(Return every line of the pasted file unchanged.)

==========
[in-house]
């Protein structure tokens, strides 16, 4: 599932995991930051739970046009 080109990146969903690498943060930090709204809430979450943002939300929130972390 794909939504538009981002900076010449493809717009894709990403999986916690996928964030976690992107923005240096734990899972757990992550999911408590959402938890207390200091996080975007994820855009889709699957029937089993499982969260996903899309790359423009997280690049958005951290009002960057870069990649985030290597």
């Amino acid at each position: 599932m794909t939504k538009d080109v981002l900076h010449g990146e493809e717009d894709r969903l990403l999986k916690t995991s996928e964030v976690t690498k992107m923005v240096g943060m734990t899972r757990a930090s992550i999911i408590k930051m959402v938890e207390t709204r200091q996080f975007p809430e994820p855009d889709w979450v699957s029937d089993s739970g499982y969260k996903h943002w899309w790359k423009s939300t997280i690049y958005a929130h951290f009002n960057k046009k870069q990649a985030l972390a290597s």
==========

[in-house]
């Protein structure tokens, strides 16, 4: 599932995991930051739970046009 080109990146969903690498943060930090709204809430979450943002939300929130972390 794909939504538009981002900076010449493809717009894709990403999986916690996928964030976690992107923005240096734990899972757990992550999911408590959402938890207390200091996080975007994820855009889709699957029937089993499982969260996903899309790359423009997280690049958005951290009002960057870069990649985030290597």
């Amino acid at each position: 599932m794909t939504k538009d080109v981002l900076h010449g990146e493809e717009d894709r969903l990403l999986k916690t995991s996928e964030v976690t690498k992107m923005v240096g943060m734990t899972r757990a930090s992550i999911i408590k930051m959402v938890e207390t709204r200091q996080f975007p809430e994820p855009d889709w979450v699957s029937d089993s739970g499982y969260k996903h943002w899309w790359k423009s939300t997280i690049y958005a929130h951290f009002n960057k046009k870069q990649a985030l972390a290597s």